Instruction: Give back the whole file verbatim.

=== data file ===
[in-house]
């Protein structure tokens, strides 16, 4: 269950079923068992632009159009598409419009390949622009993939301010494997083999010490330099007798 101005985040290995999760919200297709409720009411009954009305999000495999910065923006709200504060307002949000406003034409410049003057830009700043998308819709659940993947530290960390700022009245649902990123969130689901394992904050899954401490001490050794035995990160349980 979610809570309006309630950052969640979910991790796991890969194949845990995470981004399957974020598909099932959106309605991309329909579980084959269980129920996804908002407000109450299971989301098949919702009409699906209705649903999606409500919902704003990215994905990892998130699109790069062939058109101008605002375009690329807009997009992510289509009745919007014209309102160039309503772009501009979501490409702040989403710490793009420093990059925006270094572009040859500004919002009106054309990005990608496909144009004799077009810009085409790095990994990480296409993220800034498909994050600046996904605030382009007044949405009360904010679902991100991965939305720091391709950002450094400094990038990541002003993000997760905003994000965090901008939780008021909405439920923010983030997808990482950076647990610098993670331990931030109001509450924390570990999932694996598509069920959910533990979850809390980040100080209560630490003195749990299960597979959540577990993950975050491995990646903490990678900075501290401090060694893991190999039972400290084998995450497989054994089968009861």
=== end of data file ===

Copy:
[in-house]
């Protein structure tokens, strides 16, 4: 269950079923068992632009159009598409419009390949622009993939301010494997083999010490330099007798 101005985040290995999760919200297709409720009411009954009305999000495999910065923006709200504060307002949000406003034409410049003057830009700043998308819709659940993947530290960390700022009245649902990123969130689901394992904050899954401490001490050794035995990160349980 979610809570309006309630950052969640979910991790796991890969194949845990995470981004399957974020598909099932959106309605991309329909579980084959269980129920996804908002407000109450299971989301098949919702009409699906209705649903999606409500919902704003990215994905990892998130699109790069062939058109101008605002375009690329807009997009992510289509009745919007014209309102160039309503772009501009979501490409702040989403710490793009420093990059925006270094572009040859500004919002009106054309990005990608496909144009004799077009810009085409790095990994990480296409993220800034498909994050600046996904605030382009007044949405009360904010679902991100991965939305720091391709950002450094400094990038990541002003993000997760905003994000965090901008939780008021909405439920923010983030997808990482950076647990610098993670331990931030109001509450924390570990999932694996598509069920959910533990979850809390980040100080209560630490003195749990299960597979959540577990993950975050491995990646903490990678900075501290401090060694893991190999039972400290084998995450497989054994089968009861």